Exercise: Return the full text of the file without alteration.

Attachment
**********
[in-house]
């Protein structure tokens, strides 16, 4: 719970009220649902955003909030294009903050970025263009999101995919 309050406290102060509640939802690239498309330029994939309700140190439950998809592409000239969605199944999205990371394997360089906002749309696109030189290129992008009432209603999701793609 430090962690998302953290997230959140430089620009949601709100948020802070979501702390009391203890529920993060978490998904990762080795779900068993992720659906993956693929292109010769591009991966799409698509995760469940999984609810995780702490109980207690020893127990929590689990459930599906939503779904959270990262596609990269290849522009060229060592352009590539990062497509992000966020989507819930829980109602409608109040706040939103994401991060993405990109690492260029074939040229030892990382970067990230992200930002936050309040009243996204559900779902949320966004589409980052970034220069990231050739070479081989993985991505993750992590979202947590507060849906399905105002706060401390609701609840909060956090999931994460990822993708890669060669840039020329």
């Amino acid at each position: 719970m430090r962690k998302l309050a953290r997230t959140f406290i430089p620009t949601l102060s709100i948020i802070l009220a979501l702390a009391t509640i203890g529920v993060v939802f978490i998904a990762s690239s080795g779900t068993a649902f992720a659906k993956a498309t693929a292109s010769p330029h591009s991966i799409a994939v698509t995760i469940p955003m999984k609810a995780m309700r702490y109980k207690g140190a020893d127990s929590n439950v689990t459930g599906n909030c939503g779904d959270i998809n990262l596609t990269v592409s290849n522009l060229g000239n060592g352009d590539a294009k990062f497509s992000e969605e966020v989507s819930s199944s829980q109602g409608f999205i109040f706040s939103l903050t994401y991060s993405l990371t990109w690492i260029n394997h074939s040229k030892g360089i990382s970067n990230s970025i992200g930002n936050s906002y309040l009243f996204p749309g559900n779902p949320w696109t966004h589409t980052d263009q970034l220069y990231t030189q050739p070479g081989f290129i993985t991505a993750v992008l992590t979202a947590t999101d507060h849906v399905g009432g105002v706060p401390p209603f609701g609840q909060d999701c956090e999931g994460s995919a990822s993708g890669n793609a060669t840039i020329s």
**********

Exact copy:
[in-house]
């Protein structure tokens, strides 16, 4: 719970009220649902955003909030294009903050970025263009999101995919 309050406290102060509640939802690239498309330029994939309700140190439950998809592409000239969605199944999205990371394997360089906002749309696109030189290129992008009432209603999701793609 430090962690998302953290997230959140430089620009949601709100948020802070979501702390009391203890529920993060978490998904990762080795779900068993992720659906993956693929292109010769591009991966799409698509995760469940999984609810995780702490109980207690020893127990929590689990459930599906939503779904959270990262596609990269290849522009060229060592352009590539990062497509992000966020989507819930829980109602409608109040706040939103994401991060993405990109690492260029074939040229030892990382970067990230992200930002936050309040009243996204559900779902949320966004589409980052970034220069990231050739070479081989993985991505993750992590979202947590507060849906399905105002706060401390609701609840909060956090999931994460990822993708890669060669840039020329």
């Amino acid at each position: 719970m430090r962690k998302l309050a953290r997230t959140f406290i430089p620009t949601l102060s709100i948020i802070l009220a979501l702390a009391t509640i203890g529920v993060v939802f978490i998904a990762s690239s080795g779900t068993a649902f992720a659906k993956a498309t693929a292109s010769p330029h591009s991966i799409a994939v698509t995760i469940p955003m999984k609810a995780m309700r702490y109980k207690g140190a020893d127990s929590n439950v689990t459930g599906n909030c939503g779904d959270i998809n990262l596609t990269v592409s290849n522009l060229g000239n060592g352009d590539a294009k990062f497509s992000e969605e966020v989507s819930s199944s829980q109602g409608f999205i109040f706040s939103l903050t994401y991060s993405l990371t990109w690492i260029n394997h074939s040229k030892g360089i990382s970067n990230s970025i992200g930002n936050s906002y309040l009243f996204p749309g559900n779902p949320w696109t966004h589409t980052d263009q970034l220069y990231t030189q050739p070479g081989f290129i993985t991505a993750v992008l992590t979202a947590t999101d507060h849906v399905g009432g105002v706060p401390p209603f609701g609840q909060d999701c956090e999931g994460s995919a990822s993708g890669n793609a060669t840039i020329s």